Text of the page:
Study shows neural cortex activityconnected to realistic-time learning

Hearing in the brain is the most common way to study how the brain makes decisions. But the difference between humans and other animals is too small to detect signals produced by the neural cortex. Until now.

Using an ultra-wide field brain-computer interface (scoota) which allows automatic non-invasive brain-computer interfaces to operate in real time researchers have been able to observe neural activity in the human brains most important network: the brainstem.

The study which was published in the Proceedings of the National Academy of Sciences (PNAS) was conducted by scientists at the Department of Neurology of the Federal University of Rio de Janeiro andIP-UNESAP the FAPESP-UNESP BRAIN FRAY Centre for Systems Neuroscience of the Federal University of So Paulo (FUSP) and Theifarth Brasilia.

Using these brain-computer interfaces weve been able to observe activity in the central cortex an area thats highest in the brainstem where it is necessary for humans to learn their thoughts and intentions said Maria Ondado Paulinho researcher at the Department Of Neurology of FUSP and first author of the study.

Paulinho is an assistant professor at the University of California Los Angeles School of Medicine.

The Threshold to which animals show increased neural activity was 13 milliseconds a brain-sparing threshold that humans commonly perceive as a no-go. This behavior is typical in animals that have learned both their location and visual information. It is probably common knowledge that animals respect this threshold and develop a learning model that allows them to restrain their animal behavior immediately when impaired by sensory overreactions Paulinho said.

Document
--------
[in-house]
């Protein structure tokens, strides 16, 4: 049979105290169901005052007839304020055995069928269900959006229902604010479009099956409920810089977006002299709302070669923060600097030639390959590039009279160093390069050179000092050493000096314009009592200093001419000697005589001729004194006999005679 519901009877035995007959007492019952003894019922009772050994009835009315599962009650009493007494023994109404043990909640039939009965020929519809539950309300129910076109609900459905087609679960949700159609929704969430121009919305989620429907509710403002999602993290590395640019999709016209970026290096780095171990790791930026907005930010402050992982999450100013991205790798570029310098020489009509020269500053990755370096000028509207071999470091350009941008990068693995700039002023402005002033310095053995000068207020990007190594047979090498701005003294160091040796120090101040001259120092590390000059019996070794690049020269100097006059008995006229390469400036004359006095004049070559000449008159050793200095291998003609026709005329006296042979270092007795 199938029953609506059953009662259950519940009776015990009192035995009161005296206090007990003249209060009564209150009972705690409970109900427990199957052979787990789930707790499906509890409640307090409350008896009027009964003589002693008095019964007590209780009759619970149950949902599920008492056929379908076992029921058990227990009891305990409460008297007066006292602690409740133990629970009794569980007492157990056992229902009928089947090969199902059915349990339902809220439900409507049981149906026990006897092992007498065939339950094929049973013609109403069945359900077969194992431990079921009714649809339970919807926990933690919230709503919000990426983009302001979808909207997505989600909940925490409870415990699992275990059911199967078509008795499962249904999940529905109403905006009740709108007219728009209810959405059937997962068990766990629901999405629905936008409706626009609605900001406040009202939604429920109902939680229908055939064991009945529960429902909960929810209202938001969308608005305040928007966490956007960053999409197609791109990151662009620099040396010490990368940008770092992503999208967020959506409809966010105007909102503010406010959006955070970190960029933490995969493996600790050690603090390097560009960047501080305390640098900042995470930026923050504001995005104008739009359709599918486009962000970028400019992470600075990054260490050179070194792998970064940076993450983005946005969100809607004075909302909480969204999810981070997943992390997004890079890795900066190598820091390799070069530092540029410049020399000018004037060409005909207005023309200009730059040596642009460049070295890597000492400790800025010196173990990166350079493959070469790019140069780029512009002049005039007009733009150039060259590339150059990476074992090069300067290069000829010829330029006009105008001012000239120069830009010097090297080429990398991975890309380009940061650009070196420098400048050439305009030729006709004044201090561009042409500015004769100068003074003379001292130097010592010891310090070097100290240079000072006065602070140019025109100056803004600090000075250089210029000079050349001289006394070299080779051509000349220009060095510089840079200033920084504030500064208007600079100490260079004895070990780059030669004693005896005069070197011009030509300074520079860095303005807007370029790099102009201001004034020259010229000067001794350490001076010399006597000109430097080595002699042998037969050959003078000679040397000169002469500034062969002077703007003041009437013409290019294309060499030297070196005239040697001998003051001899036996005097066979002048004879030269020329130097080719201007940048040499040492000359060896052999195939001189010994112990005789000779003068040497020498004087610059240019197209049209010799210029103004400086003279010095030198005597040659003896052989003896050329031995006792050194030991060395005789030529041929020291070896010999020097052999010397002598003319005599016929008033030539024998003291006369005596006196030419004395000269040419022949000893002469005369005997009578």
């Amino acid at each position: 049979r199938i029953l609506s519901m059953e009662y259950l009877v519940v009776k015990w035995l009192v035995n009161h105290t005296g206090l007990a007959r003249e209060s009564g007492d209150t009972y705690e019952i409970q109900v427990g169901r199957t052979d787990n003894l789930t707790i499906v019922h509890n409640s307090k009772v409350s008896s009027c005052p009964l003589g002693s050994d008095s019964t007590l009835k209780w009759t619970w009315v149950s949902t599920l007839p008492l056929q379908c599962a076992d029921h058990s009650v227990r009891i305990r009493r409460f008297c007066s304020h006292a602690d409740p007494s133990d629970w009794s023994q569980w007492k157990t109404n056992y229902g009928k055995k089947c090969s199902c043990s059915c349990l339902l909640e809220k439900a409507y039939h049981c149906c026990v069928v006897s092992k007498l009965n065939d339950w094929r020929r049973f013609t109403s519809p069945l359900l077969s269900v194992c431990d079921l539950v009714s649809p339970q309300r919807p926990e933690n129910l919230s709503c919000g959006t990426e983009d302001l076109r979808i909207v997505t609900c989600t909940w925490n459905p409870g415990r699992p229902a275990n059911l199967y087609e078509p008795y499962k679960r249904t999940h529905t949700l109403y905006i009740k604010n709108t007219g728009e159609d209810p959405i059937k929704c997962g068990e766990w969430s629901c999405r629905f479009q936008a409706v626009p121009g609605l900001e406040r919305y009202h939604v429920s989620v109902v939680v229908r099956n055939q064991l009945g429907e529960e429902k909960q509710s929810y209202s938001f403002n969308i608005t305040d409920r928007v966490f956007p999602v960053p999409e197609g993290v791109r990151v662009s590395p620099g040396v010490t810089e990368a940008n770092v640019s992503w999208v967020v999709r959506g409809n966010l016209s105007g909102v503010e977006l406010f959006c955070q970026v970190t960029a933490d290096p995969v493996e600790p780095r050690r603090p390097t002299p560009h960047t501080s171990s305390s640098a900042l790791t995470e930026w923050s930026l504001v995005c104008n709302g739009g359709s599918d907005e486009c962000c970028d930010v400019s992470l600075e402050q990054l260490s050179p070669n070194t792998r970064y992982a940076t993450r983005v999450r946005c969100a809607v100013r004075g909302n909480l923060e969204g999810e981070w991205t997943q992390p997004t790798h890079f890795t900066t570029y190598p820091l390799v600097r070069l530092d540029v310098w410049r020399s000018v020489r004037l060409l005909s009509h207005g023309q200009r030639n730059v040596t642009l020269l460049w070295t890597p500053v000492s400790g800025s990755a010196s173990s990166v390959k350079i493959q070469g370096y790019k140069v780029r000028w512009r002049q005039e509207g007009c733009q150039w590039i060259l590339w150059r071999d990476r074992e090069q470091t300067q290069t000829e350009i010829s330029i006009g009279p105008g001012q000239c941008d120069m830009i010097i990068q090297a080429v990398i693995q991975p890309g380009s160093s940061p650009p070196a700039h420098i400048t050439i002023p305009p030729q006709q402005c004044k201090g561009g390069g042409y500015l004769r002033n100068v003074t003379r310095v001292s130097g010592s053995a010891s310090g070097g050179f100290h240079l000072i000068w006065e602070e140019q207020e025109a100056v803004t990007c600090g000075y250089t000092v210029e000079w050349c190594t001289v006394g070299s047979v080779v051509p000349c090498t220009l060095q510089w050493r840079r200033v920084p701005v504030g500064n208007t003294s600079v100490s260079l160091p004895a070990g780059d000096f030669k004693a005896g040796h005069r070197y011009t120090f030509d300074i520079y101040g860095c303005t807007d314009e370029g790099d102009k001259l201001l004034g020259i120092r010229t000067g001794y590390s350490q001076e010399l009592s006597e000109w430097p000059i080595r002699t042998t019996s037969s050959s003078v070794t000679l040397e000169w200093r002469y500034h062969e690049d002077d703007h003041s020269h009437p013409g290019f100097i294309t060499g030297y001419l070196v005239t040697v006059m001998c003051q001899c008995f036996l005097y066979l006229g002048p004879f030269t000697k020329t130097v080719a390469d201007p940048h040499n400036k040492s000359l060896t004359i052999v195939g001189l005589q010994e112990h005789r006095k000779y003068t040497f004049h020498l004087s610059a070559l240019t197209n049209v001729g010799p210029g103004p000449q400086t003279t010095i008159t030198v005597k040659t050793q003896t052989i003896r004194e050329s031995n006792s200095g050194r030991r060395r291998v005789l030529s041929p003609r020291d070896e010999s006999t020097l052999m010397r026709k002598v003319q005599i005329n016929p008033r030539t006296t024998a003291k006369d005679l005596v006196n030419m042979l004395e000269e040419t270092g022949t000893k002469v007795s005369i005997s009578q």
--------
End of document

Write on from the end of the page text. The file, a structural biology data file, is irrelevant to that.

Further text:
Using a high-resolution brain-simulation system called an awesome game (GA) for research the research team which included astronomers physicists and neurobiologists analyzed twenty-three days of EEG activity from 23 healthy individuals.

The EEG data consisted of two sections: one within the thalamus and the other within the midbrain. Auditory cortex consists of two brain networks one is very specific to sound perception and the other is extremely basic like the basic reaction time of waking animal Ondado Paulinho said.

The EEG results showed a rapid correlation between the brain electrical activity and visual working memory. This memory capacity allows animals to know when to press a certain lever or to determine the direction the train reaches. But this basic memory mechanism is affected. Animals that learned to use their eyes again searched that lever again far more than their peers showing partial performance improvement.

In fact the correlation between brain electrical activity and visual working memory was slightly decreased when as compared to grocerive accuracy a test involving showing a series of images in a particular order (e.g. the eye of a cat vs. a dog) and selecting the item that displays the correct order. The difference is that the eye-reading network in the visual cortex may go awry in animals that learned blind. This deficit may explain why animals sometimes did not become successful in object selection. In that case the raw visual cortex may act as a highly accurate object selection process Ondado Paulinho said.